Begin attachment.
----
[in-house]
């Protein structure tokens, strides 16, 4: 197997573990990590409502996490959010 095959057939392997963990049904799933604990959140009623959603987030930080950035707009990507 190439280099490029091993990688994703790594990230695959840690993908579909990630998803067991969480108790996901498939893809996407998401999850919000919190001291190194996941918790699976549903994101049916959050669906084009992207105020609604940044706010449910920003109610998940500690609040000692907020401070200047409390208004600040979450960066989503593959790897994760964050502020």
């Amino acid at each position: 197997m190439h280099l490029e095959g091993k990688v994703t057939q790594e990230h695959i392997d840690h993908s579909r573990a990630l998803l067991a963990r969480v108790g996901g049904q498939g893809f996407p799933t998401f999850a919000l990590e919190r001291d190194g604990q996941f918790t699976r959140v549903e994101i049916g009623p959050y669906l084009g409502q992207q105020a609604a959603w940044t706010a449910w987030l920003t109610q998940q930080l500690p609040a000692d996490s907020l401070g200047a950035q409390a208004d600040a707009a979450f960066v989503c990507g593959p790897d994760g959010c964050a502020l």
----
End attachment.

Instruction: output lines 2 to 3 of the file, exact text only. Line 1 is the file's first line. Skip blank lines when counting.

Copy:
């Protein structure tokens, strides 16, 4: 197997573990990590409502996490959010 095959057939392997963990049904799933604990959140009623959603987030930080950035707009990507 190439280099490029091993990688994703790594990230695959840690993908579909990630998803067991969480108790996901498939893809996407998401999850919000919190001291190194996941918790699976549903994101049916959050669906084009992207105020609604940044706010449910920003109610998940500690609040000692907020401070200047409390208004600040979450960066989503593959790897994760964050502020």
């Amino acid at each position: 197997m190439h280099l490029e095959g091993k990688v994703t057939q790594e990230h695959i392997d840690h993908s579909r573990a990630l998803l067991a963990r969480v108790g996901g049904q498939g893809f996407p799933t998401f999850a919000l990590e919190r001291d190194g604990q996941f918790t699976r959140v549903e994101i049916g009623p959050y669906l084009g409502q992207q105020a609604a959603w940044t706010a449910w987030l920003t109610q998940q930080l500690p609040a000692d996490s907020l401070g200047a950035q409390a208004d600040a707009a979450f960066v989503c990507g593959p790897d994760g959010c964050a502020l």